Old Goa

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August 25th 2018
Published: September 4th 2018
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Today we got the bus to old Goa. This was a surprisingly straightforward venture and very cheap (10p each!). We were lucky enough to get seats on the way there, although we had to stand on the way back. Old Goa used to be the Portuguese capital of Goa, with a population greater than that of London in the 16th to 18th centuries. Unfortunately they had to move the capital to Panaji in 1843 due to Malaria and Cholera. The area is now a world heritage site and full of old churches and cathedrals to see.

On arrival we were surprised at how small the area is and how little there is in terms of cafes or places to eat. The guidebook recommends a day trip there but unless you’re particularly interested in the archeology museum or Christian art gallery I would have thought a half day adequate.

As we stepped off the bus we were inundated by tauts trying to persuade us to buy ‘offerings’ for the church. Whilst I understand the candles the garlands of flowers were new to us!

We started by seeing the Bascilica of Bom Jesus, famous for containing the remains of St Francis. It was packed and we were funnelled through it in a rather odd way. They had fenced the main part of the church off so you couldn’t go and sit quietly or pray if you wanted to. we found the candle offerings rather funny as people clearly hadn’t done it before and there were no instructions so rather than standing the candle up and lighting it they were lighting bundles of candles lying flat on the trays and creating quite a bonfire.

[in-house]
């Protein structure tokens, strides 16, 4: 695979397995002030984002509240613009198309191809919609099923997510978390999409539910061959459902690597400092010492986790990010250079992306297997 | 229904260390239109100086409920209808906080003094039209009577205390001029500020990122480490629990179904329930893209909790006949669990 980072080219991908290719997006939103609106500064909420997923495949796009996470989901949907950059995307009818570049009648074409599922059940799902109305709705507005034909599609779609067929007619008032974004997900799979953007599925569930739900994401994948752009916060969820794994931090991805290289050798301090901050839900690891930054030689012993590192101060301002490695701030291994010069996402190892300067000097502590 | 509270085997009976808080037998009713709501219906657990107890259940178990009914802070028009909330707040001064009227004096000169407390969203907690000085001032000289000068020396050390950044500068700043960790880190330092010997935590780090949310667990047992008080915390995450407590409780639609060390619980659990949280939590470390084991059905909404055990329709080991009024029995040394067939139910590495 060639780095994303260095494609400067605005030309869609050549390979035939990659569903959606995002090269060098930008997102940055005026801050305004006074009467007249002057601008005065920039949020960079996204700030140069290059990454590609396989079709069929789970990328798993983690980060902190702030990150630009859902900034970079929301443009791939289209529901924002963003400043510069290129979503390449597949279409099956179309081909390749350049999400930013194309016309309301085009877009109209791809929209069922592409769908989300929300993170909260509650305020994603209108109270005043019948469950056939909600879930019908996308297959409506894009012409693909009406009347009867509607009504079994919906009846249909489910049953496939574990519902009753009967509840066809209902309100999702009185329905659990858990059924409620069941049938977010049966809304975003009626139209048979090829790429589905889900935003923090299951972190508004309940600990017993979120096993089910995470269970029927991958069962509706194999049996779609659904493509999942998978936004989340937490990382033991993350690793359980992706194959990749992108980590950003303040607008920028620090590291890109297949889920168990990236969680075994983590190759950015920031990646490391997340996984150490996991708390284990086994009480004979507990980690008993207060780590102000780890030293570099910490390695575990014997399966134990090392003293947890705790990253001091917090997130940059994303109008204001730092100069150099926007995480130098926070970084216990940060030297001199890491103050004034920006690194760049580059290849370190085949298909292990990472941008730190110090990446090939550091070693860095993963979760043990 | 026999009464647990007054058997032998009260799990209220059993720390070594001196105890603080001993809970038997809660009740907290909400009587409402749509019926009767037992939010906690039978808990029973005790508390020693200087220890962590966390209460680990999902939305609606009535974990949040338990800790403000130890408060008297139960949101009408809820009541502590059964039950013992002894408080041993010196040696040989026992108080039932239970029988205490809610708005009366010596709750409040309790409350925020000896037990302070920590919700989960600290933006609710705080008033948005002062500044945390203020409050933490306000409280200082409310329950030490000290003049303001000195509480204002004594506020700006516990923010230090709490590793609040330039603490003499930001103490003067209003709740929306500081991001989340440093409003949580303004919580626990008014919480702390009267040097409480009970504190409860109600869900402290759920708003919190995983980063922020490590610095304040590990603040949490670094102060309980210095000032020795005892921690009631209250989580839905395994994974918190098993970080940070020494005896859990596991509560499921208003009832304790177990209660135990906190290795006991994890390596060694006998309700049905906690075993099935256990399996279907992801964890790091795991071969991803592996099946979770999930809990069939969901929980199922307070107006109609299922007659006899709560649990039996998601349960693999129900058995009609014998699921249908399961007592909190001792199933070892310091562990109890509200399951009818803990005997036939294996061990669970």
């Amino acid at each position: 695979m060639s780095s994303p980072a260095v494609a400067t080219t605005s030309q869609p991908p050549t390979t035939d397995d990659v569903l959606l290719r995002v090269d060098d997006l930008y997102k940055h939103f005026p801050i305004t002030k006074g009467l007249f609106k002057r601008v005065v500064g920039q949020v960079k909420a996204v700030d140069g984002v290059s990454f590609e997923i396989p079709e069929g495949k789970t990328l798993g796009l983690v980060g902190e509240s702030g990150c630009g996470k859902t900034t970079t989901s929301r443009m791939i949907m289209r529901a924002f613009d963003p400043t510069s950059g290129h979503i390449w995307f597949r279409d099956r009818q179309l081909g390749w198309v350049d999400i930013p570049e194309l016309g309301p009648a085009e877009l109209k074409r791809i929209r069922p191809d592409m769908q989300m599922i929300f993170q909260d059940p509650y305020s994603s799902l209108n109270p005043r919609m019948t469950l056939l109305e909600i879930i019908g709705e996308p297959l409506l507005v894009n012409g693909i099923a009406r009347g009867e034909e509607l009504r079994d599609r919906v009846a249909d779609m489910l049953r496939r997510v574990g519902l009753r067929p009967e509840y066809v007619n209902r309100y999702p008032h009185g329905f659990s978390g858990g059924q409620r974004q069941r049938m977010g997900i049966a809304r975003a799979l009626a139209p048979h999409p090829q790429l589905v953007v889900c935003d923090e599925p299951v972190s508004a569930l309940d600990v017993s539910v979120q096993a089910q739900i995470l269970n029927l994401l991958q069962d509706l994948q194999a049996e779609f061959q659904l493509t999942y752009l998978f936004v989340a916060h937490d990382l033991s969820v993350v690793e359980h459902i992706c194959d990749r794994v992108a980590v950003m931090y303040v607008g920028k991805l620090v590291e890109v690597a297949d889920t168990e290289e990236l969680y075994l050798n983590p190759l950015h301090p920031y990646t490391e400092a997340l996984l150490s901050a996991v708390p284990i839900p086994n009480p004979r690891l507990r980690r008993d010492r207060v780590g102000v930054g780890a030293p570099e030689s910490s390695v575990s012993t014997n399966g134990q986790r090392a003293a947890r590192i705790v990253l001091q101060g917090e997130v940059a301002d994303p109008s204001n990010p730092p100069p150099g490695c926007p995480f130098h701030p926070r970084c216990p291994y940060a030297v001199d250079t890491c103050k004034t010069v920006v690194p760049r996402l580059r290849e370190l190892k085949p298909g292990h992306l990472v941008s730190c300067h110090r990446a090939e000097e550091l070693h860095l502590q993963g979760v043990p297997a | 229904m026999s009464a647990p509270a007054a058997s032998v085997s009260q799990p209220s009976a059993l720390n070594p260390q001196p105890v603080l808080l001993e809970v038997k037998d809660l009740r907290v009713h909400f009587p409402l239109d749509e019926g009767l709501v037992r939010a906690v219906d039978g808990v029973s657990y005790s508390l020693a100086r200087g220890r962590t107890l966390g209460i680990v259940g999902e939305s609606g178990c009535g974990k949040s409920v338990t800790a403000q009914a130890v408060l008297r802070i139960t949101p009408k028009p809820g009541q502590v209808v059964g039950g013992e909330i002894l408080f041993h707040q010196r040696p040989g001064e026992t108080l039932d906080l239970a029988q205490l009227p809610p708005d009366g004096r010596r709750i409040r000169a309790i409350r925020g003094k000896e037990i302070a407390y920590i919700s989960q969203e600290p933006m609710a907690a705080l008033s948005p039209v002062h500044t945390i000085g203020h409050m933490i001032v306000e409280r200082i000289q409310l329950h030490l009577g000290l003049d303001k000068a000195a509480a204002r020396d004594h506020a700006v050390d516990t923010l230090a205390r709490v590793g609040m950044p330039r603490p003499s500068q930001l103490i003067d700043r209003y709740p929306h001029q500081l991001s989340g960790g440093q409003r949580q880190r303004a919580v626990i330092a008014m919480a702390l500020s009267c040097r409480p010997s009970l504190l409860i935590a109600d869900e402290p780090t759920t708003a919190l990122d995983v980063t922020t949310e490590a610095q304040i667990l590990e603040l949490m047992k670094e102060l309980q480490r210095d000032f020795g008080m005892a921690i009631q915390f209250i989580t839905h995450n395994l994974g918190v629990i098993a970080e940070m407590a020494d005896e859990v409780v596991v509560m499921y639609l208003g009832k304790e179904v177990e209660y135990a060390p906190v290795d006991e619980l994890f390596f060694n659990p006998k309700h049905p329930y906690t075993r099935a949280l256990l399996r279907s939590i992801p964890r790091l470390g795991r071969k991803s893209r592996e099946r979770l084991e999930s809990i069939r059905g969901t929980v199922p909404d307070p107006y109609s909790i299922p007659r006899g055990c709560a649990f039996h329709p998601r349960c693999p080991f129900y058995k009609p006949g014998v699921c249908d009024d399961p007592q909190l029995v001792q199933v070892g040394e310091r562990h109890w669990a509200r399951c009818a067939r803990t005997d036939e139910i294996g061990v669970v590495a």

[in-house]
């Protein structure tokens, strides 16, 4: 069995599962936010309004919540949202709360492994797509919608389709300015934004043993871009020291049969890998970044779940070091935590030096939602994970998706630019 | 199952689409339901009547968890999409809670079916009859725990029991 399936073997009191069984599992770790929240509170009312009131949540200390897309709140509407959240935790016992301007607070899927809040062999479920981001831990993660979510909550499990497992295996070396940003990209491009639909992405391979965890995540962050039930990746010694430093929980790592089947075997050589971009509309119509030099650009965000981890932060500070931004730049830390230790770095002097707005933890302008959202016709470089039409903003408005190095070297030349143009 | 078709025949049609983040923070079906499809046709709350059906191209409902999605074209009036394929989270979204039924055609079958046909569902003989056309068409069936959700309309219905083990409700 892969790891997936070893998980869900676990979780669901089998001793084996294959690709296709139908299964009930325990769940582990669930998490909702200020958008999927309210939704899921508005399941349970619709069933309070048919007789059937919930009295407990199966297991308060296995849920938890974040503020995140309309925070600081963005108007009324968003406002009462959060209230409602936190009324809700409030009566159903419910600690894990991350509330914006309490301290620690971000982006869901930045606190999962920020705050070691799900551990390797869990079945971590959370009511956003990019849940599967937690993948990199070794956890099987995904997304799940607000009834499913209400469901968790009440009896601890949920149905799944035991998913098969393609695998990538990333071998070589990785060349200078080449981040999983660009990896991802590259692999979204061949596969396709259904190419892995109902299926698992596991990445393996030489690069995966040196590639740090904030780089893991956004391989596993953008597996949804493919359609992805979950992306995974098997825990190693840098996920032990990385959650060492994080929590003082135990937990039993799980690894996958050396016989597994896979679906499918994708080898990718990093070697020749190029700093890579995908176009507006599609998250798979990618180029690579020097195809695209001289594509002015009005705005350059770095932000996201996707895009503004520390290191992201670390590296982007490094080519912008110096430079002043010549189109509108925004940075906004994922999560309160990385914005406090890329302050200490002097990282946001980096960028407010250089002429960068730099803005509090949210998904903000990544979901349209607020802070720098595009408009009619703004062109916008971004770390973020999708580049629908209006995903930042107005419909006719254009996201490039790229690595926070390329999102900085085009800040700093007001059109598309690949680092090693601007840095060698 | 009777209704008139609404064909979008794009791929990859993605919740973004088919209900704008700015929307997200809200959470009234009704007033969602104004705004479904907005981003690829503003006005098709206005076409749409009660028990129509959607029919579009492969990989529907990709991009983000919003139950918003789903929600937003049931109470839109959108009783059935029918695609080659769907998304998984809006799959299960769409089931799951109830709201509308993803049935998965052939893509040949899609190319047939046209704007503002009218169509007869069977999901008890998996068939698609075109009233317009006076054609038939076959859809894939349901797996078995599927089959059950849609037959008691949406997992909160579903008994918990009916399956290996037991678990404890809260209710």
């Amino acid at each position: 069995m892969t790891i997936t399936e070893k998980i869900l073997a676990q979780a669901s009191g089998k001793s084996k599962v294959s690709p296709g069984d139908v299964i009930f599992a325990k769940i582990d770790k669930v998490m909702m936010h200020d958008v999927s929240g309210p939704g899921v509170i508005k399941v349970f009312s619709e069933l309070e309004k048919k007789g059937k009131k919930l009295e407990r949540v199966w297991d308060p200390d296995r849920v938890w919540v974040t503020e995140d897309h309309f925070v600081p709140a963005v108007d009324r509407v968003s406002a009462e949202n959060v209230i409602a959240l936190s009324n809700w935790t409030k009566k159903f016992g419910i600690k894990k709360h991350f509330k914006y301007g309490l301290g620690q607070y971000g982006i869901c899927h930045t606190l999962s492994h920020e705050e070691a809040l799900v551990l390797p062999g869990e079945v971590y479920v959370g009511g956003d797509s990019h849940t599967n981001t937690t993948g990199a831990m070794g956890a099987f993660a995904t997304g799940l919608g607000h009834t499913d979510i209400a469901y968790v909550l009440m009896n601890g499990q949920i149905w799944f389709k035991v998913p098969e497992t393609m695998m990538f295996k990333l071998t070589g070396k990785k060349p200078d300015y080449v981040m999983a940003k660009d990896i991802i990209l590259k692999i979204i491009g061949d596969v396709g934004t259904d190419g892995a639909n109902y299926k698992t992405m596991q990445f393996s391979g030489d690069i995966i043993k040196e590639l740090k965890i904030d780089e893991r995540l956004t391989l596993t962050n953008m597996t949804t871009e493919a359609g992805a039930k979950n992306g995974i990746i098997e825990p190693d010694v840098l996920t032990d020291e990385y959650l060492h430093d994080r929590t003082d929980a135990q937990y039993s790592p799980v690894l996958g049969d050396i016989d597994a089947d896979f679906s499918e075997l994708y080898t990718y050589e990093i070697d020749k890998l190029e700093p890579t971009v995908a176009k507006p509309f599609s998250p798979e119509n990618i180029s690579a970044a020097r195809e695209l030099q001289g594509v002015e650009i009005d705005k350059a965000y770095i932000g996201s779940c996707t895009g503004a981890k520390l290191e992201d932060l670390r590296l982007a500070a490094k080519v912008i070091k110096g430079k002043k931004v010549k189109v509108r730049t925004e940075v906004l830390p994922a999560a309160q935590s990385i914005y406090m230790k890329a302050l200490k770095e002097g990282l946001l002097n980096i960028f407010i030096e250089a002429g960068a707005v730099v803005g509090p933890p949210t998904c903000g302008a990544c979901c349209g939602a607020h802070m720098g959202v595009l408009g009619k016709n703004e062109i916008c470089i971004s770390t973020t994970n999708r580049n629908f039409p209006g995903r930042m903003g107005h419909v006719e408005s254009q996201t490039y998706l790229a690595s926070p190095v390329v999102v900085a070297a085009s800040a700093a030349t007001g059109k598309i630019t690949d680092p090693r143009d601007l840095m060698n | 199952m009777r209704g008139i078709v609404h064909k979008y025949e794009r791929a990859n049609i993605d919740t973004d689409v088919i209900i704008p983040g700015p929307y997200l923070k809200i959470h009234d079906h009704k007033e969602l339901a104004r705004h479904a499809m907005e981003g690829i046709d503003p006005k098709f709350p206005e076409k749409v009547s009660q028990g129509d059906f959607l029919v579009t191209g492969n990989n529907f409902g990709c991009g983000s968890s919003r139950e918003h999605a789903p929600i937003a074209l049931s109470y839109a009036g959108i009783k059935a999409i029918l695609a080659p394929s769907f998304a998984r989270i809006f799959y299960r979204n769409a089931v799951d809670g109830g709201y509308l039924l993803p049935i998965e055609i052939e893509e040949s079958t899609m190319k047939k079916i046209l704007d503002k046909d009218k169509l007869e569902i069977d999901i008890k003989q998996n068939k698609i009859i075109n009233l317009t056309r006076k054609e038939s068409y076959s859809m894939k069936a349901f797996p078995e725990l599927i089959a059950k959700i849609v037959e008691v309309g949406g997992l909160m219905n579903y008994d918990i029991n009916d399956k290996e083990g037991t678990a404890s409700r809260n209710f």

After seeing the Basilica we crossed the road to see the Se Cathedral, the largest in Asia. It’s an imposing building and worth a look but after being spoilt looking around the churches in Rome and the UK the slightly neglected buildings here are less awe inspiring. All of the churches other than the basilica were relatively quiet, and much cooler than outside.

The museum of Christian art is currently shut for refurbishment. We saw the other churches in the area, and particularly enjoyed the ruined Monastery of St Augustine. We then headed back into Panaji for some late lunch.

In the evening we went to the delicious Black Sheep restaurant. The atmosphere was great, as were the cocktails (I enjoyed the home made star anaise gin). The food was fantastic, which is fortunate as this is not a cheap restaurant (but is currently the highest rated restaurant in Goa according to the Times, India). Budget blown we walked back to the hostel past the beautifully lit up Church of our lady of immaculate conception.

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4th September 2018

I've just realised...
...it's twelve years since I was in Goa ([blog=36473]). The visit wasn't my idea and, as I discovered, It really wasn't my idea of India. Too much like home - or Portugal, I guess. My Rajasthan friend enjoyed it though as, among many other 'firsts', he'd never seen the sea before! So, where's your next port of call - you're heading north, Mumbai maybe? A great city - literally! Be sure to find time for a visit to the Dharavi slums as it will both inspire and put your own world into perspective (a guided tour is a 'must' - I recommend Reality Tours & Travel whose tours support educational initiatives in the slums).

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